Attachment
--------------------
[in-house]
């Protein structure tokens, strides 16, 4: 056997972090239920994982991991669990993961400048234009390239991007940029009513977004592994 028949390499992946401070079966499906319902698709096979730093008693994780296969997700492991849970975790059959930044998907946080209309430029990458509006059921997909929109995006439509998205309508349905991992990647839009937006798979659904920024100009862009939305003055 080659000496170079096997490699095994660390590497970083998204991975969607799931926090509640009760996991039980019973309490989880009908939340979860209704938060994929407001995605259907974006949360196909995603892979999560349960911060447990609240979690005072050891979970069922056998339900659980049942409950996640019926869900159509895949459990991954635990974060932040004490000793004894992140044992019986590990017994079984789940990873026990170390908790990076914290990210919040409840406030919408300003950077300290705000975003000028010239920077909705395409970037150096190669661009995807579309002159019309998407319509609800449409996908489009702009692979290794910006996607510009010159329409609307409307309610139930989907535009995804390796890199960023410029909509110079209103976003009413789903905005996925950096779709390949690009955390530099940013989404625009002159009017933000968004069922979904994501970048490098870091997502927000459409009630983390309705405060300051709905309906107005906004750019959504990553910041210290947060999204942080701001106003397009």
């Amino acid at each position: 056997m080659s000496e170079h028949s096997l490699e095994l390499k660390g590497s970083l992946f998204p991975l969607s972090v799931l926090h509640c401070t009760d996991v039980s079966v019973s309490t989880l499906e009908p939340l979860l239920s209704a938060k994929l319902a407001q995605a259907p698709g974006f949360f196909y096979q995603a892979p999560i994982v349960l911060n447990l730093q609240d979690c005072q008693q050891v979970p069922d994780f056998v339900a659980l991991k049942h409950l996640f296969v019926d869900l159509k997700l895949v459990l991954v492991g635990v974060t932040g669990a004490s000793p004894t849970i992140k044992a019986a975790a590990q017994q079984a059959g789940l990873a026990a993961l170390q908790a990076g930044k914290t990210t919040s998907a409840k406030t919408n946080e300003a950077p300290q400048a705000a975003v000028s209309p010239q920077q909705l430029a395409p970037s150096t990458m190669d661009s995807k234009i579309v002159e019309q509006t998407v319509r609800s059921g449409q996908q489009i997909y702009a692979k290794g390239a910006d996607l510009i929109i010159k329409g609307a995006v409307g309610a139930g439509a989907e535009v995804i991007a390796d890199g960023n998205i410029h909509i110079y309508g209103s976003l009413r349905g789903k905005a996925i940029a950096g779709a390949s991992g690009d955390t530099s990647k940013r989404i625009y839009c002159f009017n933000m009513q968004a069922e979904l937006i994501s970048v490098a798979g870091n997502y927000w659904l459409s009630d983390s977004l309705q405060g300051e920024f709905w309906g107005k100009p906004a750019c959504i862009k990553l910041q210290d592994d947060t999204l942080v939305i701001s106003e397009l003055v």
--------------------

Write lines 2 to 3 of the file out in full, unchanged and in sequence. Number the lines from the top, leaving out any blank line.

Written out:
């Protein structure tokens, strides 16, 4: 056997972090239920994982991991669990993961400048234009390239991007940029009513977004592994 028949390499992946401070079966499906319902698709096979730093008693994780296969997700492991849970975790059959930044998907946080209309430029990458509006059921997909929109995006439509998205309508349905991992990647839009937006798979659904920024100009862009939305003055 080659000496170079096997490699095994660390590497970083998204991975969607799931926090509640009760996991039980019973309490989880009908939340979860209704938060994929407001995605259907974006949360196909995603892979999560349960911060447990609240979690005072050891979970069922056998339900659980049942409950996640019926869900159509895949459990991954635990974060932040004490000793004894992140044992019986590990017994079984789940990873026990170390908790990076914290990210919040409840406030919408300003950077300290705000975003000028010239920077909705395409970037150096190669661009995807579309002159019309998407319509609800449409996908489009702009692979290794910006996607510009010159329409609307409307309610139930989907535009995804390796890199960023410029909509110079209103976003009413789903905005996925950096779709390949690009955390530099940013989404625009002159009017933000968004069922979904994501970048490098870091997502927000459409009630983390309705405060300051709905309906107005906004750019959504990553910041210290947060999204942080701001106003397009």
């Amino acid at each position: 056997m080659s000496e170079h028949s096997l490699e095994l390499k660390g590497s970083l992946f998204p991975l969607s972090v799931l926090h509640c401070t009760d996991v039980s079966v019973s309490t989880l499906e009908p939340l979860l239920s209704a938060k994929l319902a407001q995605a259907p698709g974006f949360f196909y096979q995603a892979p999560i994982v349960l911060n447990l730093q609240d979690c005072q008693q050891v979970p069922d994780f056998v339900a659980l991991k049942h409950l996640f296969v019926d869900l159509k997700l895949v459990l991954v492991g635990v974060t932040g669990a004490s000793p004894t849970i992140k044992a019986a975790a590990q017994q079984a059959g789940l990873a026990a993961l170390q908790a990076g930044k914290t990210t919040s998907a409840k406030t919408n946080e300003a950077p300290q400048a705000a975003v000028s209309p010239q920077q909705l430029a395409p970037s150096t990458m190669d661009s995807k234009i579309v002159e019309q509006t998407v319509r609800s059921g449409q996908q489009i997909y702009a692979k290794g390239a910006d996607l510009i929109i010159k329409g609307a995006v409307g309610a139930g439509a989907e535009v995804i991007a390796d890199g960023n998205i410029h909509i110079y309508g209103s976003l009413r349905g789903k905005a996925i940029a950096g779709a390949s991992g690009d955390t530099s990647k940013r989404i625009y839009c002159f009017n933000m009513q968004a069922e979904l937006i994501s970048v490098a798979g870091n997502y927000w659904l459409s009630d983390s977004l309705q405060g300051e920024f709905w309906g107005k100009p906004a750019c959504i862009k990553l910041q210290d592994d947060t999204l942080v939305i701001s106003e397009l003055v």